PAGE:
1. Retain a landlord's right to charge a fair market rental price.

As extra costs, higher taxes and tougher tenancy laws have seen rental prices increase more than otherwise would have, there have been calls from some tenant advocates for rent controls.

There are few places in the world that have rent controls and the vast majority of experts and economists agree that there are serious flaws with rent controls.

Rent controls put people off providing rental properties and therefore restrict supply. As New Zealand has a shortage of rental properties, rent controls would only make the matter worse.

In reality, rental prices are already controlled in that they cannot be changed within one year of them being set. In addition, rent increases are restricted to being no more than current market rates, with tenants able to have a rent increased reversed by the Tenancy Tribunal if it is deemed above market rates.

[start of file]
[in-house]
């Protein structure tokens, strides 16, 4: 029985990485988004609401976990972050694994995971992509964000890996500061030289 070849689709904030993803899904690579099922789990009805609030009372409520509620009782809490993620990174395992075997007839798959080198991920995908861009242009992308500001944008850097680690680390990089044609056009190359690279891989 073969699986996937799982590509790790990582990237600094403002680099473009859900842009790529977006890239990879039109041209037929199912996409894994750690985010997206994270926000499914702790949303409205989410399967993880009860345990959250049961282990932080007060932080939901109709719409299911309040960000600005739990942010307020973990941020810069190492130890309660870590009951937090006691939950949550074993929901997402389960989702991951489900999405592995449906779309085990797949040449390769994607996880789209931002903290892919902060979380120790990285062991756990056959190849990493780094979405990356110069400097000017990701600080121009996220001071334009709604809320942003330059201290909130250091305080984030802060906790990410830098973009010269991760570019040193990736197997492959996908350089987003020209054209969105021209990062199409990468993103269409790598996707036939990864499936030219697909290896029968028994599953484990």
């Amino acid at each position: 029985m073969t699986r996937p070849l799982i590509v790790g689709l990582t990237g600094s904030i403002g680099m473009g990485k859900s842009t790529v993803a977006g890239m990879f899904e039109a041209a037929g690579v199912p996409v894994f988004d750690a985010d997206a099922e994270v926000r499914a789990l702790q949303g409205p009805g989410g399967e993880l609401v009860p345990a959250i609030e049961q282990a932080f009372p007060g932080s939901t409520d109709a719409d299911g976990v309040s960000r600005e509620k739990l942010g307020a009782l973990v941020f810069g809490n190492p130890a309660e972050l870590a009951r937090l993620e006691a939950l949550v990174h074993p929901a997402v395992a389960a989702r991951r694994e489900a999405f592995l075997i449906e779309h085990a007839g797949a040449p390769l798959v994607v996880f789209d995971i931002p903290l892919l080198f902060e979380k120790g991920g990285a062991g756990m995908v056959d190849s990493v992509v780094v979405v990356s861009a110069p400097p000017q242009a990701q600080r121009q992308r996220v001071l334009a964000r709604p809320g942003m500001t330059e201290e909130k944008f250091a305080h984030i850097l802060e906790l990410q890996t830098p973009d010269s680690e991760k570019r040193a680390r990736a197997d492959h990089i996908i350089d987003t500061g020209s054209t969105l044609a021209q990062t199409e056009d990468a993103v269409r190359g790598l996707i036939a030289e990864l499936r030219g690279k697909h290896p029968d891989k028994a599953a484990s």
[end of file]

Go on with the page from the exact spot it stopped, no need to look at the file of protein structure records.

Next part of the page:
Government have so far stated that additional rent controls do not work and are not being considered. However, there is still considerable lobbying for them to be introduced. Rental prices should not 

be the only product or service in the free market that are subject to additional price control.

We would encourage Government to resist acting on these calls to introduce rent controls and look to reversing decisions that actually led to rental price increases in the first place.

This is continued in Fixing the Rental Crisis - Part 2.  Putting things right.